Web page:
2. Great post Chris! I’m glad that you have dscovered the joys of yoga, and how it can also be connected to the ELT world as well! Personally, I didn’t enjoy Bikram because I found it boring, both because of the teachers’ way of always saying exactly the same things, and the fact that the poses are the same every single time. Also a parallel to the classroom, as the same format for every lesson would make me fall asleep/give up after not too long. Personally I need to be challenged and surprised with new poses/tasks to keep me engaged and trying hard. (I’m not saying that Bikram is not challenging, by the way! Rather, I found the poses boring, and doing them in a hot room didn’t make it any more interesting for me!) You should try a Vinyasa or Ashtanga class next…!! Keep it up!

  3. Rose says:

    Hello Chris!
    This post is great and highlights what just happened to me in a health appointment. For some reason, experts in any field lose that ability to remember that their students, patients, clients are PEOPLE, that they actually deserve privacy, respect, and support. It´s like after some time they are somewhat immune to those particular details because they are so used to “dealing” with people that they skip the: “Good morning, how are you?… My name is… I will assist you today with… Is it ok if I ask you some questions?… This is my assistant Sarah… she will be taking some notes… Do you have time today to?… Would you like to go ahead with this treatment proposal right away or do you prefer to …?”
    And the same goes for us as teachers. And I recognize that sometimes that “they” includes me, as my everyday stress and also my own teaching issues come up, at times totally subtly (to me of course, because the students notice it right away).
    I guess a lot of personality trait has a part in all of this, as well as experience and formation, but most of all, SELF awareness in remembering how hard it was to learn English (maybe this was long long time ago) ourselves, also remembering that we are not perfect, therefore cannot expect this from others. Teaching does not imply that we know everything, that we cannot make mistakes and that we can automatically humiliate students just because we have more power in the class. In fact, I have learned a lot from teachers who actually acknowledge their limits in knowledge, their mistakes, and sometimes lack of information. It is sometimes really hard to take the mask off and say, “well, I don´t know…” and then say “but, we can figure it out together”.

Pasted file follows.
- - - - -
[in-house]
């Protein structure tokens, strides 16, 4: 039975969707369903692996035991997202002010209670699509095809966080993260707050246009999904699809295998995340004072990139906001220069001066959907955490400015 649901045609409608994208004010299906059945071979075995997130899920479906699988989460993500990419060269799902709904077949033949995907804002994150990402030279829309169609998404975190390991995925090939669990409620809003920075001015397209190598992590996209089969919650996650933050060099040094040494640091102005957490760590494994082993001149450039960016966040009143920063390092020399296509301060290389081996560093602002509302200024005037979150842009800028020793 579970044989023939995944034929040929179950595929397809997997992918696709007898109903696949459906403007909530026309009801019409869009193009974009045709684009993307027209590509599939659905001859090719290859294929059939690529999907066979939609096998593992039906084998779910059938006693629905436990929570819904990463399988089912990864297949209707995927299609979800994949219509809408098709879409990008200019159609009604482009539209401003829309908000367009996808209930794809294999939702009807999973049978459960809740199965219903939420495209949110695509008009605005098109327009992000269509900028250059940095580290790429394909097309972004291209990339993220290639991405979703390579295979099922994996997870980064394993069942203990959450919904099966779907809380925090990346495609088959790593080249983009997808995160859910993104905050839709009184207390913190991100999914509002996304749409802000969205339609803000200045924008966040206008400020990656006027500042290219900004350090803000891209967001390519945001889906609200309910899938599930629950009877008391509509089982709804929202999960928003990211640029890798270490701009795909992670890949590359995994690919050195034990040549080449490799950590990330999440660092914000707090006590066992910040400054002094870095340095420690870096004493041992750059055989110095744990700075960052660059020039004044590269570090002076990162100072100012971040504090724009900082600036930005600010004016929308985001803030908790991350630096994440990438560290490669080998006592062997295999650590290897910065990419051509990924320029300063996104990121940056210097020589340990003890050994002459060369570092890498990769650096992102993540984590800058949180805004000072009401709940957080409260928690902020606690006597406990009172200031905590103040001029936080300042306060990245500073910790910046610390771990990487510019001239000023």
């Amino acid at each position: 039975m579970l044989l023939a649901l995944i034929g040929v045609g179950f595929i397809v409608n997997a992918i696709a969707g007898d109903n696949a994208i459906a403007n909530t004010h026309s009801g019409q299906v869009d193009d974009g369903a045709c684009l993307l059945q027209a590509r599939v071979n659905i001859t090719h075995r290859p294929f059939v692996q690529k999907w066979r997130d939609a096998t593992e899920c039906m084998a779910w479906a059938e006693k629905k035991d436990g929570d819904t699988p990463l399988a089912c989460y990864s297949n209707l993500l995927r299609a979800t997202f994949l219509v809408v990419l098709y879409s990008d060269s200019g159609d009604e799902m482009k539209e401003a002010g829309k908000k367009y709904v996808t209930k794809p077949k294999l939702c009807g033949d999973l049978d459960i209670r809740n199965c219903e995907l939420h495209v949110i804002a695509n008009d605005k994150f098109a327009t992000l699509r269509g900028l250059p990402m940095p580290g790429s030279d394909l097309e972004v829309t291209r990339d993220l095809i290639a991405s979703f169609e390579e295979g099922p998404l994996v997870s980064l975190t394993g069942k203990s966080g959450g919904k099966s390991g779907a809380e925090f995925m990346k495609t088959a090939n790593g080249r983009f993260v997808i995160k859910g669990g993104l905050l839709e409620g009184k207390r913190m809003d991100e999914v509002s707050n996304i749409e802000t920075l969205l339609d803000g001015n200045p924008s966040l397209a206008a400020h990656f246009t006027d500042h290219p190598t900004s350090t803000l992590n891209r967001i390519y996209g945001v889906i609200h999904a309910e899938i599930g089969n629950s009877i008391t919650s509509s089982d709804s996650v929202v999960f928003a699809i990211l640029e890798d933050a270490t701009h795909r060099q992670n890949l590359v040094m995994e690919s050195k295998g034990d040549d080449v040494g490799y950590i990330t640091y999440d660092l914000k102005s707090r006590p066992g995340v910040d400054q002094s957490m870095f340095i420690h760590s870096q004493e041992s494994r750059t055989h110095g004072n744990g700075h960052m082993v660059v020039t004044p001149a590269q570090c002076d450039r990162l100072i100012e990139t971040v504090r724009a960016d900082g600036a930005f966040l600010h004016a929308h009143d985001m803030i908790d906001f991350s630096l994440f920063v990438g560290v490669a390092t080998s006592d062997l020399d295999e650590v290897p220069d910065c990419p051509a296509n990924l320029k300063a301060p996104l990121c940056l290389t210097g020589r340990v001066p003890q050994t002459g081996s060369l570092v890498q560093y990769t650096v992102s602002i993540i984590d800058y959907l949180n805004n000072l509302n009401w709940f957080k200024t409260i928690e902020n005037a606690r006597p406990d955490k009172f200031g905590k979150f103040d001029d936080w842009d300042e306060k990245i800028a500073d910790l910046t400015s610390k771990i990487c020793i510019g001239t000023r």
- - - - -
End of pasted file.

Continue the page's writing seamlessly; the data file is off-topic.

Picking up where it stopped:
But most of all, probably understanding that we learn different ways, and that we all have different necessities and strengths is where the problem lies. If one has never ever sat to ponder on these facts on one´s own life it is really very hard to actually understand rapport. It may seem unreal but yes, some people just have no idea, they have always been treated the way they act and perhaps have not had an encounter of “the third type” in which someone really sweet, respectful and professional treats them with so much respect that they actually perceive the difference.

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  6. Sarah Clow says:

    Hey Chris,
    Interesting post, particularly for me as I always liken my fitness classes to my experience in the classroom. Even though it is a completely different thing being taught, there any many parallels. I go to pilates here and my instructor is excellent. There are only about 6 of us so there is a great atmosphere (even though there are annoying students, of course). The instructor is incredibly professional, but has an excellent rapport, makes everyone feel comfortable and makes jokes with us. She also recognises that everyone has different strengths and that everyone has their own level to work on, praising occasionally if she notices a difference in a students’s progress. The most important thing is though that she’s a good teacher and the same goes for the classroom. I feel that a lot of teachers mistake having a good rapport as trying to be mates with the students and not being a “teacher”.

    Going to Spanish classes here has also made me think more about my classes as if my teacher said anything about me being late or not doing homework, frankly I wouldn’t go back. It’s important to remember that adult students are coming to classes on top of many other things and that it’s important that we make them want to come back.

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  8. eflnotes says:

    hi Chris,

    fab post indeed.

    a big factor in establishing rapport is trust, the students may like you but do they trust you to take care of their needs? similarly do teachers trust their students to take the initiative and help them with the class?

    i clearly remember the difference in situations in classes where rapport/trust has been established compared to classes lacking it!

    ta
    mura